President Trump informed FBI Director James Comey he had been dismissed on May 9, stemming from a conclusion by Justice Department officials that he had mishandled the probe of Hillary Clinton's emails. (Bastien Inzaurralde/The Washington Post)

In part, that may be because the precedent for an FBI director to be removed from office is short. In fact, it’s only happened once before.

To some extent, that’s a function of the age of the agency. The Federal Bureau of Investigation was created within the Department of Justice by Attorney General Charles Bonaparte in 1908 at the urging of Stanley Finch, who pushed for Justice to have its own investigatory team. Finch became the first head of the Bureau of Investigation.


It’s also due in large part to J. Edgar Hoover, who ran the agency for nearly half of its existence. As of Comey’s firing, Hoover was the director of the bureau for 44 percent of the time that there has been an FBI.

There simply haven’t been that many directors of the FBI. Only 11 people (all men) have held the position; seven more have served as acting directors in between confirmations. Of those 11, only one, besides Comey, has been fired: William Sessions, who served from 1987 to 1993.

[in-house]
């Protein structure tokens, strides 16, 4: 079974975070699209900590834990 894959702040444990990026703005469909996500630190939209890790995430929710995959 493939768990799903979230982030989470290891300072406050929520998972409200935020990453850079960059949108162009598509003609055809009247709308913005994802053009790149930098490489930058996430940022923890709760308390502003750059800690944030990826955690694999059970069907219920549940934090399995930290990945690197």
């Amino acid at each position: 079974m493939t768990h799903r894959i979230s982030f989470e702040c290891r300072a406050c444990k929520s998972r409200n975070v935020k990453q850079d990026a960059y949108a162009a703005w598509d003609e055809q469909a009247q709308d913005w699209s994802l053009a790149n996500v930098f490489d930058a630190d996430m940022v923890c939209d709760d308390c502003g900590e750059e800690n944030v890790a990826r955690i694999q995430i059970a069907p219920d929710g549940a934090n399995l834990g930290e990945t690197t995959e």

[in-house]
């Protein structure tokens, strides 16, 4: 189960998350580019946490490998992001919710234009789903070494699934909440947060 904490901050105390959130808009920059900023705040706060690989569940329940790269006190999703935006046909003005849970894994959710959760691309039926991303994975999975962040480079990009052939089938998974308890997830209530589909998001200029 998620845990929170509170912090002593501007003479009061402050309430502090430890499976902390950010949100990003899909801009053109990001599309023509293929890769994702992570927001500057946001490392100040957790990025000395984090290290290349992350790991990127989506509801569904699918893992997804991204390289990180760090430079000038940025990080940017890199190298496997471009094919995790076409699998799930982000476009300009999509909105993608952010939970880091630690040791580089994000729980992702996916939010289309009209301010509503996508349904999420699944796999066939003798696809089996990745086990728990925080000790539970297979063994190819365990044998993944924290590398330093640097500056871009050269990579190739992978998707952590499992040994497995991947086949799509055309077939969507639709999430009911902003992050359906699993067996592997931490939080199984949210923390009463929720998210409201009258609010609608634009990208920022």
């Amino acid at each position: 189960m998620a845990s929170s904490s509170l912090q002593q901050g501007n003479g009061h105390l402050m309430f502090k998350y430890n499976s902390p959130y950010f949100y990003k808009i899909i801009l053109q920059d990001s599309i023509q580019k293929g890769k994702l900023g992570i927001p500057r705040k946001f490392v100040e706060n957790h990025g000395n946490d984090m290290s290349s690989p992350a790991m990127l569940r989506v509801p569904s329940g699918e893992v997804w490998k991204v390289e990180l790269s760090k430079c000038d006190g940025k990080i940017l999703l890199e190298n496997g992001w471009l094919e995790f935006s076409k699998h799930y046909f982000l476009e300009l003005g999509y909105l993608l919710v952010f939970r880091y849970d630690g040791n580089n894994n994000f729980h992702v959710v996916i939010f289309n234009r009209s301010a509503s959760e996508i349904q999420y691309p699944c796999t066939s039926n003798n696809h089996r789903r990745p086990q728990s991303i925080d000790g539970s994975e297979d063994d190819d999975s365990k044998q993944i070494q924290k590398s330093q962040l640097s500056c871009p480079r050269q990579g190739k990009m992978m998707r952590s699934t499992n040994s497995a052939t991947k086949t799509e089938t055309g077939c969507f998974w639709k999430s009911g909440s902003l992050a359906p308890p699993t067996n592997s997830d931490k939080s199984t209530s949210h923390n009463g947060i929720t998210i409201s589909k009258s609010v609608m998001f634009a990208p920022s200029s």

The Post’s 1993 story explains why Sessions was terminated — and why it happened when it did:

[President Bill] Clinton’s action ended an agonizing public debate that began last January when a scathing report from the Justice Department’s Office of Professional Responsibility (OPR) accused Sessions of numerous ethical lapses. Although a Clinton spokesman immediately described the report as “disturbing” and administration officials concluded within weeks of taking office that Sessions had to be replaced, the White House permitted him to stay on for months — a delay that senior FBI officials say badly demoralized the bureau and exacerbated an already painful rift between the director and top bureau managers. . . .

Sessions’s future was thrown into doubt earlier this year when the OPR report found that he had abused his office by setting up official appointments to justify charging the government for personal travel, improperly billed the FBI nearly $10,000 for a fence around his home, and refused to turn over documents on his $375,000 home mortgage, which investigators said they suspected involved a “sweetheart deal.”

Worth noting for future trivia contests: Comey was ostensibly fired for his handling of the investigation into the wife of the president who last fired an FBI director.

Even Hoover — whose tenure at the FBI has become known as much for his willingness to stretch the boundaries of decency and the law — was never fired. Presidents Truman and Kennedy had entertained the idea (about 20 and 40 years into Hoover’s tenure, respectively), but Hoover’s political strength made doing so impossible. Hoover died while still holding the position — shortly before the Nixon White House became mired in Watergate.